Good Vibrations
Our ears are amazing little marvels of engineering.

One day, I was standing in front of a copier. I was testing to make sure my settings were right, so I only made one copy. Everything looked good. I pressed 25 to make the full run and hit copy.

The machine exploded.

Given the sheer volume of noise—metal screeching against metal in a banshee-like cry—I was sure it would never make little replicates again.

In about five seconds, I realized two things: 1) The copier was still behaving normally, churning out perfect print as though the world were not ending. 2) The sound was not coming from the copier at all. Someone had started a shredder on the other side of the room at the same moment I pushed the button.

Earlier that day, my car had made a metallic rattle. This was nothing new. When I turned, I would hear a click, probably a U-joint or an axle—something wrong. But this rattle was different. I listened, not really sure what was causing it. When the car stopped, the rattle stopped with it. I looked around and saw a can in the drink holder. I reached out and gave it a whap. The resulting sound was nothing like the rattle I had heard before—the volume was much softer, and it didn’t sound as frantic—but the pitch and the timbre (more on these terms later) were the same as the louder rattle. The original rattle was the can bouncing around in the cup holder. You can often tell a lot about what is going on around you by noting the sound of it, even if your spatial perception is as lousy as mine.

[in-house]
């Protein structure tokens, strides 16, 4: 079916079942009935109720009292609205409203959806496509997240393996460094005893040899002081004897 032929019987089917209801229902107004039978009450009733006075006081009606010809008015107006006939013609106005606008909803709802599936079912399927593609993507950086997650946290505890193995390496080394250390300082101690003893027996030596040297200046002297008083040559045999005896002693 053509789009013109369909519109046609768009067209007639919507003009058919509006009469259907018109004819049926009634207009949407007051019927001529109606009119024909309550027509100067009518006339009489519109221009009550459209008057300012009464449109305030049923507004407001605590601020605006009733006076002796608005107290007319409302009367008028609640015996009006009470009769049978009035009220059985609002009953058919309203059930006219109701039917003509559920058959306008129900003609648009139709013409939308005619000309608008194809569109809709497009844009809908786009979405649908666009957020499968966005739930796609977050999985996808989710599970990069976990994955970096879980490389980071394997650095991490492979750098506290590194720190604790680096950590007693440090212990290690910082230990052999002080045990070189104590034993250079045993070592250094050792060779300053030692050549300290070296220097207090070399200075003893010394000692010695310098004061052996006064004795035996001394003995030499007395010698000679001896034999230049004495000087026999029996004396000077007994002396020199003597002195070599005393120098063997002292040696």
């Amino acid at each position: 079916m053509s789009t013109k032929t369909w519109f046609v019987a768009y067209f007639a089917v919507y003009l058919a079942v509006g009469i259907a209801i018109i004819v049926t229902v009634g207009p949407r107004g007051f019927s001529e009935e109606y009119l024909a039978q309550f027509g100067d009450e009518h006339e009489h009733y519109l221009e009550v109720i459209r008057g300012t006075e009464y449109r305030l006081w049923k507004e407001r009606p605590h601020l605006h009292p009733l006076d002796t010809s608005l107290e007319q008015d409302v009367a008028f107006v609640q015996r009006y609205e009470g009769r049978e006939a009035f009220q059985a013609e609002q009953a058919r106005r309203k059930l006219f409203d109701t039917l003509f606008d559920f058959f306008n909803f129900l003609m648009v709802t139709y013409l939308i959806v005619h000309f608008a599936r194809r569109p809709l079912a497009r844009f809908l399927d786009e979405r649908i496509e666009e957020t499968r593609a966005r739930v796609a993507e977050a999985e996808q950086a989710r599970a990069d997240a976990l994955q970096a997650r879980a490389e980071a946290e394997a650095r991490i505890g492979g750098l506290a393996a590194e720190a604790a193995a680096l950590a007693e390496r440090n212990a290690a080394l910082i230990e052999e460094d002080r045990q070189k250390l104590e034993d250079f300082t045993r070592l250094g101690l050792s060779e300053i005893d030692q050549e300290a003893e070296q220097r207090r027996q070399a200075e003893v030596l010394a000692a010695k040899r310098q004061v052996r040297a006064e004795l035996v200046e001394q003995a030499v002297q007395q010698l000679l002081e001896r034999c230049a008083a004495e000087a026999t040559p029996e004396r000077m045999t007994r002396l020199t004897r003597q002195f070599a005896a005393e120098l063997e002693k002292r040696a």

Our ears are amazing little marvels of engineering. They contain many tiny mechanisms that work together to turn sound waves into signals that can be translated by our brains into a form that we can understand—like words, or music, or the clicking of the keys as I’m typing right now.

The ear is divided into three general sections: the outer ear, the middle ear and the inner ear.

The outer part of your ear is called the pinna or auricle. This is the part of the ear that is visible on the outside of your head. Its main job is to gather the sounds that occur around you, from a friend’s quiet whisper to the loud honking of a car horn.

The outer ear also contains the ear canal, which is where your earwax is produced. Earwax may seem gross and unnecessary, but it has an important purpose: It protects the ear canal by containing chemicals that fight off ear infections, and it also collects dirt to keep your ear canal clean. So it is gross—but it’s gross for a reason.

The middle part of your ear turns the sound waves collected by the outer ear into vibrations that are sent into the inner ear. The eardrum performs this important job. It is a paper-thin piece of skin stretched very tightly across the end of your ear canal. When sound waves travel down the ear canal toward the middle ear and hit the eardrum, the eardrum vibrates—just as a snare drum vibrates when it is hit by a drumstick. The vibration of the eardrum causes the ossicles to move as well. The ossicles are the three tiniest and most delicate bones in your body: the malleus, the incus and the stapes. The movement of these three tiny bones helps transfer the sound toward the inner ear.

Next, the sound waves reach the inner ear and enter the cochlea. The cochlea is a tiny, curled tube in your inner ear that is shaped kind of like a snail. This snail-like organ is filled with fluid and is lined with microscopic cells covered in even more microscopic hairs. Each of your ears has about 18,000 of these hair cells. Together, these hair cells could all fit on the head of a pin. These hair cells are incredibly tiny.